Can you summarize "Arts of the Contact Zone" by Mary Louise Pratt?

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"Arts of the Contact Zone" by Mary Louise Pratt is about how reality is shaped by clashes in language and culture and how a framework of understanding can be established once one understands contact zones. Contact zones, in a nutshell, are places where people who are different from each other come into close contact.

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This essay is an explanation of the ways in which society would benefit from a greater understanding of what Pratt calls "contact zones." No summary of this essay would be complete without providing a definition of contact zones. According to Pratt, contact zones are social spaces in which different cultures come into contact with each other and clash. She points out that there are many challenges for those living in a contact zone, including clashes of culture and language.

Pratt opens her essay by providing an example of how contact zones had an impact on her six-year-old son. Through the medium of baseball cards, Sam learned about a variety of subjects, including language, science, and math. Pratt frames this knowledge of baseball as her child's point of contact, or "contact zone," with adults.

She also uses the example of a text called "The First New Chronicle and Good Government" and makes the point that art is generally a depiction of oppressors from the perspective of the oppressed.

One of Pratt's key points about contact zones is that they generally involve a struggle for domination. In the context of tertiary education, she makes the point that in order for a classroom to be a place where all cultures are valued and none maligned, a culture of respect must be created.

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Pratt’s “contact zone” is the place where two or more cultures come into “contact.” Pratt is speaking about literacy, so her interest is in how reading and writing can mediate or define these “contact zones.” She gives two examples. First, she discusses her son’s love of baseball cards and how his newly-learned ability to decode words led to a growing understanding not only of baseball, but of all the ancillary disciplines that connect to it: statistics, labor relations, history, architecture, and even the very idea of expertise. Her son’s understanding of these subjects was unlocked by his growing literacy; his ability to follow his own interests mediated his understanding of the baseball.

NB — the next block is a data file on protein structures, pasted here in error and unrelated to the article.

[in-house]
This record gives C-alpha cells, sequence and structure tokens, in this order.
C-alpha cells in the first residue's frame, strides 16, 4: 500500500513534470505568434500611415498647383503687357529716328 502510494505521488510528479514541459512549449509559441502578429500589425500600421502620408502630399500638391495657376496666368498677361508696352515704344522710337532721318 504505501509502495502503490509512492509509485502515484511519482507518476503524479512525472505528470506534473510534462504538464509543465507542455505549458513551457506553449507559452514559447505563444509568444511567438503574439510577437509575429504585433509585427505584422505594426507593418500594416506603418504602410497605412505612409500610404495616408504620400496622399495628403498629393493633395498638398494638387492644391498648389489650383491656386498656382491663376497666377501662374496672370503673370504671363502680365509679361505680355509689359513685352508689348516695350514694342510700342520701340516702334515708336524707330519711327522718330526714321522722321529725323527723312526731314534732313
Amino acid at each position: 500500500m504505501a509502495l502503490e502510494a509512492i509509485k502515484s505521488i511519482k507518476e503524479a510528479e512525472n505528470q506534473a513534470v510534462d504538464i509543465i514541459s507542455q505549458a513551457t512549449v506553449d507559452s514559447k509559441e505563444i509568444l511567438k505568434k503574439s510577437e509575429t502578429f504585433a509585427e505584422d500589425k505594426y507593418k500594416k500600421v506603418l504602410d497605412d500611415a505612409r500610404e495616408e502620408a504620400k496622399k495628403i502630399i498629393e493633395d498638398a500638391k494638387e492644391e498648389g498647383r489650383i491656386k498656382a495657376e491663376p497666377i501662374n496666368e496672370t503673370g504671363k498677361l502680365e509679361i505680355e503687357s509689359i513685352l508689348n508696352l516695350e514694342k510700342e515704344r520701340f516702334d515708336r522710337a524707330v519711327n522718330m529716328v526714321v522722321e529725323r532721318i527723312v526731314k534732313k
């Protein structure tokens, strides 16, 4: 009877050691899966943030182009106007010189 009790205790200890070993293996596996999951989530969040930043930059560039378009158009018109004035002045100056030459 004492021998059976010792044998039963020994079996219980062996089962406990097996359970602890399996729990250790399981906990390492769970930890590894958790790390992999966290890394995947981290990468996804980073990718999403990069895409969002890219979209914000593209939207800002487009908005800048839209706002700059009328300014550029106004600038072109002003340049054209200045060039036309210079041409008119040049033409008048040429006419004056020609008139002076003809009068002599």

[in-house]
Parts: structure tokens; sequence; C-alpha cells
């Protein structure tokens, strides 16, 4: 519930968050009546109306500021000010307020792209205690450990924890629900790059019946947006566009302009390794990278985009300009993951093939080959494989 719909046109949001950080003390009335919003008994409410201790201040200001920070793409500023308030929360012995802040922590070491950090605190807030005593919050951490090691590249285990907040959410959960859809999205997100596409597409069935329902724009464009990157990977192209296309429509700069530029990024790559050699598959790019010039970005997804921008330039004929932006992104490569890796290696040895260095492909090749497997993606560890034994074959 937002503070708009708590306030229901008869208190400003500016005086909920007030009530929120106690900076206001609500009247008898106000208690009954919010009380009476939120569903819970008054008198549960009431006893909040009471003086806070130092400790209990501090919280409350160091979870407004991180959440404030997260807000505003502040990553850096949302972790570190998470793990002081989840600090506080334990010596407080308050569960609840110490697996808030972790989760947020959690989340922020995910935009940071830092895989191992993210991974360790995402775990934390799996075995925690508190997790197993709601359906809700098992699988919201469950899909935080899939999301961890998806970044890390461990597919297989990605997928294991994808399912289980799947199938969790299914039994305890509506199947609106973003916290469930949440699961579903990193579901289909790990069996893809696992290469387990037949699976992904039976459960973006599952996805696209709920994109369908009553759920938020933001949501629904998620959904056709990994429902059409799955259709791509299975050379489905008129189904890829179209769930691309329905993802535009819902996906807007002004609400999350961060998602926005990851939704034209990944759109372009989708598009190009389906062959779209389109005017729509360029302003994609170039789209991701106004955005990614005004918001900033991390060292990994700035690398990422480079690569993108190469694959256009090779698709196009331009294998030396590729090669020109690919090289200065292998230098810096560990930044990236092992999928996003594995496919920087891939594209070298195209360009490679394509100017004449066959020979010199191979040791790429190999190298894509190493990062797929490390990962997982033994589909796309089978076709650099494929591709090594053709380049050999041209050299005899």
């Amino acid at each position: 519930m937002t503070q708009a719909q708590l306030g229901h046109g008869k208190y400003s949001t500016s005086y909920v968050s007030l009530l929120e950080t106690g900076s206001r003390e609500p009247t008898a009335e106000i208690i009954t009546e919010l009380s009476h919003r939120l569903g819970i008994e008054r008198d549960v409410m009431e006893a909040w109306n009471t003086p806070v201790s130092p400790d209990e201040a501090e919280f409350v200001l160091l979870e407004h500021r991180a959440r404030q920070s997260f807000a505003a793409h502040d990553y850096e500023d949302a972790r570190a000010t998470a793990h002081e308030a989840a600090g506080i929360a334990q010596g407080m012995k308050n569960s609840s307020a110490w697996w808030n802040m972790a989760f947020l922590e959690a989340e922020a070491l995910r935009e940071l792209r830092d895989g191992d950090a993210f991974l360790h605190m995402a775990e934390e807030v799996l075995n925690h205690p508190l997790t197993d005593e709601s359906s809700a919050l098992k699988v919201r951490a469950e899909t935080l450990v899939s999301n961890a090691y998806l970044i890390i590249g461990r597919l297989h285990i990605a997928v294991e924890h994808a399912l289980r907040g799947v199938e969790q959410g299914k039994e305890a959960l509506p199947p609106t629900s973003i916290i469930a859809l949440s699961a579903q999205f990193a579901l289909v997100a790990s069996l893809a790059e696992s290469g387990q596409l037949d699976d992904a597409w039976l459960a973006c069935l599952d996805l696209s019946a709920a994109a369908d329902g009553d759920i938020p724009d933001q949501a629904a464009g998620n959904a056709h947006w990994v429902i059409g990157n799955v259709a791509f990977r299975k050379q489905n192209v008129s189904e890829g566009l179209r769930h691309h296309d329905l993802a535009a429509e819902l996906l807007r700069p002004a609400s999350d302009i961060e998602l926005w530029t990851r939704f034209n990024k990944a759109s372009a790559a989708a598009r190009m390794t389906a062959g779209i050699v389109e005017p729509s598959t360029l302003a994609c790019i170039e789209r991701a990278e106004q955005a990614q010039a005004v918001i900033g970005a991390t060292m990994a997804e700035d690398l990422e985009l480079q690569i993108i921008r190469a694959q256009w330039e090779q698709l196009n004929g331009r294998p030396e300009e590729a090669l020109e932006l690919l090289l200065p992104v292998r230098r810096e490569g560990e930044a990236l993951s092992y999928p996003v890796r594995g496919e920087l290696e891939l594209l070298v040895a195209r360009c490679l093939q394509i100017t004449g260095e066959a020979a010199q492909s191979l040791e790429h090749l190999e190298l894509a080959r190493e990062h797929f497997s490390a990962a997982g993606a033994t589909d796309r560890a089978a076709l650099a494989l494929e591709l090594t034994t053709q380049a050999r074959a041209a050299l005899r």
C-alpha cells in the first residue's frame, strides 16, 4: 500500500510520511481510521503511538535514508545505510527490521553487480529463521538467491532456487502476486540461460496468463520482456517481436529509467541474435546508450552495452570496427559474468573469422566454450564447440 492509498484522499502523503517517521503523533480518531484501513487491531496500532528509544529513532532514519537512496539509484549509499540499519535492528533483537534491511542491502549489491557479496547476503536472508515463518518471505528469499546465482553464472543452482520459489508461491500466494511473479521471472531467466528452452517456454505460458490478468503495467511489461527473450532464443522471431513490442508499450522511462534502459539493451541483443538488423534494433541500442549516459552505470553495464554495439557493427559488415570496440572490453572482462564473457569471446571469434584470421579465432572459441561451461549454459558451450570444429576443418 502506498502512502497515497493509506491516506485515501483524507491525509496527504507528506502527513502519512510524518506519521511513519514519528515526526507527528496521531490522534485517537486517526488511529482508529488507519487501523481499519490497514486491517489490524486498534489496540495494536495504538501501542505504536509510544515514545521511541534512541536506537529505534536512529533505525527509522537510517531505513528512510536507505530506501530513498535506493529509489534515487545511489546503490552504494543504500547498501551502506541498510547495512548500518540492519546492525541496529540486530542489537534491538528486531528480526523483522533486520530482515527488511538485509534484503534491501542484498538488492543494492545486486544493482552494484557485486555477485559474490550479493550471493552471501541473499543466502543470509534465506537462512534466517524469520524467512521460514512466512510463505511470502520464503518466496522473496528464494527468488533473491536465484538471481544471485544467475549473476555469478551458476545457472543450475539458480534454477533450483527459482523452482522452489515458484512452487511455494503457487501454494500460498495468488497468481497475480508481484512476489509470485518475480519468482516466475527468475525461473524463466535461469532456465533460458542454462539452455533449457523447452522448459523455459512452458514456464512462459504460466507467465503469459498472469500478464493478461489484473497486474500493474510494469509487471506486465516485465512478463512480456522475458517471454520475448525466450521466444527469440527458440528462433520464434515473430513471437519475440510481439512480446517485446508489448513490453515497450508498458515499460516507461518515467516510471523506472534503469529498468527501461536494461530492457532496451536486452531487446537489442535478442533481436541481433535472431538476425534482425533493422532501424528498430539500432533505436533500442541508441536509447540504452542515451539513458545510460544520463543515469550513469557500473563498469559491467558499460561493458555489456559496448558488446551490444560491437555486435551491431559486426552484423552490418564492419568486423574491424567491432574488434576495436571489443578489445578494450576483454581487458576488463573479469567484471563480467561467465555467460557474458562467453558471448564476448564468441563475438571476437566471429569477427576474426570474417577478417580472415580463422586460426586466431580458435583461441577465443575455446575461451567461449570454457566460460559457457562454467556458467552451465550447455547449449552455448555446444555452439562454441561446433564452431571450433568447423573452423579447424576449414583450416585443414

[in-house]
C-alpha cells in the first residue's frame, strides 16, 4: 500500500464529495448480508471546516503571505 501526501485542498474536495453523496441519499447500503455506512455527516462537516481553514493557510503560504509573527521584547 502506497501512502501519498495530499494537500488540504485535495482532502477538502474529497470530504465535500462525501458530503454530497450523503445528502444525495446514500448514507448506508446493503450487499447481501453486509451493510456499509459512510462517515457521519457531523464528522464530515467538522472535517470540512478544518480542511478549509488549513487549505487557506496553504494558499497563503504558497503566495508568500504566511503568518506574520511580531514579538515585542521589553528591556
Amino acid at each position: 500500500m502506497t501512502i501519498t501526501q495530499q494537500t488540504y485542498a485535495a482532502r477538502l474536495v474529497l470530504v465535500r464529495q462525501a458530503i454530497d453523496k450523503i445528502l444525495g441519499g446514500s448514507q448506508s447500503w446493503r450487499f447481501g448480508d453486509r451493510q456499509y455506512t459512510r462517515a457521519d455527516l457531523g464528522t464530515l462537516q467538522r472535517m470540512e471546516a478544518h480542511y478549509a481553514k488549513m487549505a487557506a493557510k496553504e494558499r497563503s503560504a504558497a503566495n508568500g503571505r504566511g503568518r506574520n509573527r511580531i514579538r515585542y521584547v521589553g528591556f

The second example is Felipe Guzman Poma de Ayala’s seventeenth-century text “The New Chronicle,” an account from an Andean point of view of the Spanish conquest and subsequent governance of Peru. Written in Quechua and Spanish, Pratt sees this text as another kind of contact zone, in which European notions of literacy are turned on themselves to create a text that criticizes Spanish rule and articulates a social order in which Spaniards and Andeans are equals.

Pratt’s point about the contact zone is that, while it is a place where different cultures overlap, it is also a place where cultures struggle for domination. In the college classroom, the culture of the university often subordinates the other cultures students or teachers bring; her example is about the development of mutlicultural curricula which, by their nature, resist the rhetoric of conventional lecturing. She concludes by saying that in order to for classrooms to function as communities in which all cultures are equally valued, they must be constituted as safe places or “safe houses,” in which shared understanding and mutual respect for different cultural experiences is cultivated.

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In my opinion, it is best to begin a summary with what Pratt describes as the “contact zone,” which is simply where cultures meet each other (and often clash with each other). Further, Pratt explains about “safe houses,” such as places of education where trust emerges as people learn about cultures in an intellectual environment. These safe houses, these “schools,” are important according to Pratt because that is where we can suspend any oppression that exists between cultures in a community where respect is honored.

Pratt goes extensively into the idea of language and how important it is as part of this contact zone:

Languages were seen as living in ‘speech communities’, and these tended to be theorized as discrete, self-defined, coherent entities, held together by a homogeneous competence or grammar shared identically and equally among all the members.

One can see where languages collide, then, can be considered a very significant contact zone. Further, Pratt talks about how members of the human community, at some point, imagine the communion of all of the people in the world that they will never meet.

It is the sharing of the writings and language (produced by these imaginings) that is the instrument of communion in these times. This is especially true among young people involved in their education, says Pratt. This has to be done within the “game”’ of the contact zone, however, because “whatever students do other than what the teacher specifies is invisible or anomalous to the analysis.”

In conclusion, these educational “safe houses" are very important within Pratt’s idea of the “contact zone,” because it is only there (and only in certain instances in the safest of the safe houses) that a person can learn safely about the taboos and the contexts of other cultures.

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